Have a consistent work history
When lenders are giving you a mortgage or approving your mortgage refinance, they consider your work history. A long work history that includes several years with the same employer and a steadily growing income shows reliability, which means that lenders will have more trust that you’ll be able to make your payments.
Conversely, switching employers or careers—such as opting to become self-employed—can signal more risk to your lender. If you’re about to refinance your mortgage, consider staying with your current employer until your mortgage is approved.
Seek a shorter loan
A shorter loan term usually comes with lower interest rates. This is because you’re returning the money to the lender at a faster rate. So, while your monthly payments will be higher on a shorter loan term, you’ll ultimately save money on interest in the long run. If you can afford it, consider a 10-year or 15-year mortgage term.
Make sure to set a realistic budget so you commit to a loan term you can afford.
Request a mortgage modification
The only way to change your mortgage without refinancing is with a mortgage modification. However, a mortgage modification is only meant for people who are going through financial hardship. If you’re behind on your payments or know you’re about to fall behind, a mortgage modification may be one answer.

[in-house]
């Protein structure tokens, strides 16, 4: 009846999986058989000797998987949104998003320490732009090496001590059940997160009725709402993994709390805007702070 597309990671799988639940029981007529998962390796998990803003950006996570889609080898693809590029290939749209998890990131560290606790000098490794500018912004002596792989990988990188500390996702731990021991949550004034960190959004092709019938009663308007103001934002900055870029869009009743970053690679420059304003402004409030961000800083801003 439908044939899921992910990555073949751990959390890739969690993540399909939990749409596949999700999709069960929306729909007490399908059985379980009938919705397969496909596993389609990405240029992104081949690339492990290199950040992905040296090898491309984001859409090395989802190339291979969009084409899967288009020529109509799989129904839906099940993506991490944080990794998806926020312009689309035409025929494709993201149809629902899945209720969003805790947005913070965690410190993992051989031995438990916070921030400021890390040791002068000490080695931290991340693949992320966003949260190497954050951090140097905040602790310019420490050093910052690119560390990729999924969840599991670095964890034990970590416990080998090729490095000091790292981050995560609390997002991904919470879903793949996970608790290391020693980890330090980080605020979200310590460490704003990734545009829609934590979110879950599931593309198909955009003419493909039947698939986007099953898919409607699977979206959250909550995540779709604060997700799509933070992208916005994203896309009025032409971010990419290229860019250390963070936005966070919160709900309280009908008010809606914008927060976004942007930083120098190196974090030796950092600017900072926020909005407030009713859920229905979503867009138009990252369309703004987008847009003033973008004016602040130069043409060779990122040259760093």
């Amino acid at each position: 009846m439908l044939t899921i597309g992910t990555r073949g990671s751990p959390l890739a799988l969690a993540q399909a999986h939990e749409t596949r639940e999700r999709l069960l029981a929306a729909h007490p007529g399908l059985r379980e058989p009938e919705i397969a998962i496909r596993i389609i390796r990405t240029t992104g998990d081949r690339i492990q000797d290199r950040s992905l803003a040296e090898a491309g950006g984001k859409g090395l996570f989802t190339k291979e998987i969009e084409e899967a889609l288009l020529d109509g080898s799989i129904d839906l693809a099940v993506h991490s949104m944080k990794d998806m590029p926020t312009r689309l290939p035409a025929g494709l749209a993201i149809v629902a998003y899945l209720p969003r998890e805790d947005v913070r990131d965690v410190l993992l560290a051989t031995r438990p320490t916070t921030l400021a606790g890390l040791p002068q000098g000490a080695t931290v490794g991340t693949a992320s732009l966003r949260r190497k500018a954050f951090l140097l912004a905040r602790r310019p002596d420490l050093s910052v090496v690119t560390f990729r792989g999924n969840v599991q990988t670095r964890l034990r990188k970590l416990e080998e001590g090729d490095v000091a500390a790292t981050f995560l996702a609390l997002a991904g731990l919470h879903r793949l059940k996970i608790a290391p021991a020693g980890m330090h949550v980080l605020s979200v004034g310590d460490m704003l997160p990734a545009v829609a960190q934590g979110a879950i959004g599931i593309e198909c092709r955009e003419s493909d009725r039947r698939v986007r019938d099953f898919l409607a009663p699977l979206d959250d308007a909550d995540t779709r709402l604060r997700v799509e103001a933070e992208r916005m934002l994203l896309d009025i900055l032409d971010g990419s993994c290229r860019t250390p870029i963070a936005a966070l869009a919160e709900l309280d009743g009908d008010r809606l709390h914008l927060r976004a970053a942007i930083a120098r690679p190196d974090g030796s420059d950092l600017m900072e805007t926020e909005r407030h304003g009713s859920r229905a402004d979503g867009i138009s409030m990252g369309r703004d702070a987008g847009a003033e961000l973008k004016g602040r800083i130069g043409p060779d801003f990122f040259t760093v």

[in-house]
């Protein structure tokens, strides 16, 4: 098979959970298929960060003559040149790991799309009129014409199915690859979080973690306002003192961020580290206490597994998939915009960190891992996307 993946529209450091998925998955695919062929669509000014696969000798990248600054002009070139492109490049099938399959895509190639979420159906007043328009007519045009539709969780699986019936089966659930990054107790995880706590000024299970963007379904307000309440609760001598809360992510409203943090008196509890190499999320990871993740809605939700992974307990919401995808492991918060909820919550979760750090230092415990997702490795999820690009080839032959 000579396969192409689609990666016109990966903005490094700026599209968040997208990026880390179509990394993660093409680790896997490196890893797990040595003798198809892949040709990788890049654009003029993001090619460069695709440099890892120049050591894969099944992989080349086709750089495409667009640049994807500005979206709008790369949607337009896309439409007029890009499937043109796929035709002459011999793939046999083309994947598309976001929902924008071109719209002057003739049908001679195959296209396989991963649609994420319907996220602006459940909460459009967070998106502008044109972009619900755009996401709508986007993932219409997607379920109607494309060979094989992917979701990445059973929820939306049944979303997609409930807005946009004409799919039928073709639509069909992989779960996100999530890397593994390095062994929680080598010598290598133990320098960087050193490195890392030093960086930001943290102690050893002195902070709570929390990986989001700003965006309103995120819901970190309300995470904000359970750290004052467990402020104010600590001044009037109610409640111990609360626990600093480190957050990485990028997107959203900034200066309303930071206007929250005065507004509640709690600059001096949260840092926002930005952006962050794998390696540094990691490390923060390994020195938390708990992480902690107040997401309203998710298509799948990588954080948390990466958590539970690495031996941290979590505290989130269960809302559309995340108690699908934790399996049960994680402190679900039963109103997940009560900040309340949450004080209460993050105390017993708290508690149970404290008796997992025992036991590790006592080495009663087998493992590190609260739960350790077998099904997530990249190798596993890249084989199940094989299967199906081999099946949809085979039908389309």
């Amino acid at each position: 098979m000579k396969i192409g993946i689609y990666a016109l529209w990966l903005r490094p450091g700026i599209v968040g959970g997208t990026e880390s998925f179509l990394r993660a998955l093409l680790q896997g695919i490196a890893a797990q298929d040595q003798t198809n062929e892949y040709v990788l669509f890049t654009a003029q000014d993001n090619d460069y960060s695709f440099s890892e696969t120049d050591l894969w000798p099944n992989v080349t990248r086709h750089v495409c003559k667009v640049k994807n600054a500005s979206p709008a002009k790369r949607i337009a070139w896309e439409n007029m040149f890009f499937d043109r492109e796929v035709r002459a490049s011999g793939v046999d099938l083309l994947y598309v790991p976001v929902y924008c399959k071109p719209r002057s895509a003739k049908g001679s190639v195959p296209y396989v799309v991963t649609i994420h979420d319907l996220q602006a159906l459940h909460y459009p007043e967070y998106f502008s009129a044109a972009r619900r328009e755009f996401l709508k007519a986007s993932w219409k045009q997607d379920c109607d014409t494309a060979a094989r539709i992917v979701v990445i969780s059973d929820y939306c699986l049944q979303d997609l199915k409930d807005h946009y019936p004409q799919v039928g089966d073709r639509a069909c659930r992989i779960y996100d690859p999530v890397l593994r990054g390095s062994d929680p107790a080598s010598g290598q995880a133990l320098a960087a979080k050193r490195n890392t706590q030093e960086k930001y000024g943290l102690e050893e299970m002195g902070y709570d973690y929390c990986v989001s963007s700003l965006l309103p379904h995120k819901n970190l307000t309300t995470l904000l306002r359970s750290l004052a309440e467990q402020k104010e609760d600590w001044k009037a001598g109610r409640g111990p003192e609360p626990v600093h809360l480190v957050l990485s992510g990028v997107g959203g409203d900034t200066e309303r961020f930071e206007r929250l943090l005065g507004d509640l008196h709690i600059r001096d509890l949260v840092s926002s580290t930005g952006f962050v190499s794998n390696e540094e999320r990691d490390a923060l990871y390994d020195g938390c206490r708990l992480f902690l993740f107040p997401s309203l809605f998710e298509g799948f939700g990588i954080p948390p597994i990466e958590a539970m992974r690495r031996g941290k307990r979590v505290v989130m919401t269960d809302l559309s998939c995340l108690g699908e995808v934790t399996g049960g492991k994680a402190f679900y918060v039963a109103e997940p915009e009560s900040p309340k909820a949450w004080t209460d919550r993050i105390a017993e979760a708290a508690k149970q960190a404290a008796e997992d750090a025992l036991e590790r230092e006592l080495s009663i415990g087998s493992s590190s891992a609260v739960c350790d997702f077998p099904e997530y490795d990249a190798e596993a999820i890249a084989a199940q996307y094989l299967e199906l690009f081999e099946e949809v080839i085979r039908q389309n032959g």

With a mortgage modification, your lender may modify your mortgage by:
- Giving you a longer loan term
- Reducing your principal balance
- Lowering your mortgage rate
Again, this option isn’t for everyone. You’ll have to prove your financial hardship to the lender, and that can negatively impact your credit score.
There are pros and cons to refinancing a mortgage. On the one hand, refinancing costs money, as you’ll have to pay refinancing closing costs. You’ll also need to have some home equity established. But it can ultimately save you more money in the long run. Keep an eye on interest rates. If interest rates drop significantly, do the calculations to see if refinancing is worth it for you. The general rule of thumb is that refinancing might be worth it if you can decrease your interest rate by one percent or more.
No matter what approach you take to lower your mortgage interest rate, it’s almost guaranteed your credit will play a factor. Your credit history and credit score show how reliable you are as a borrower. The better your score, the more likely a lender is to approve you with better terms. Always work to lower the interest rate on your mortgage in whatever way works best for you, because it will be worth it and can save you thousands over the years.
from a Credit Expert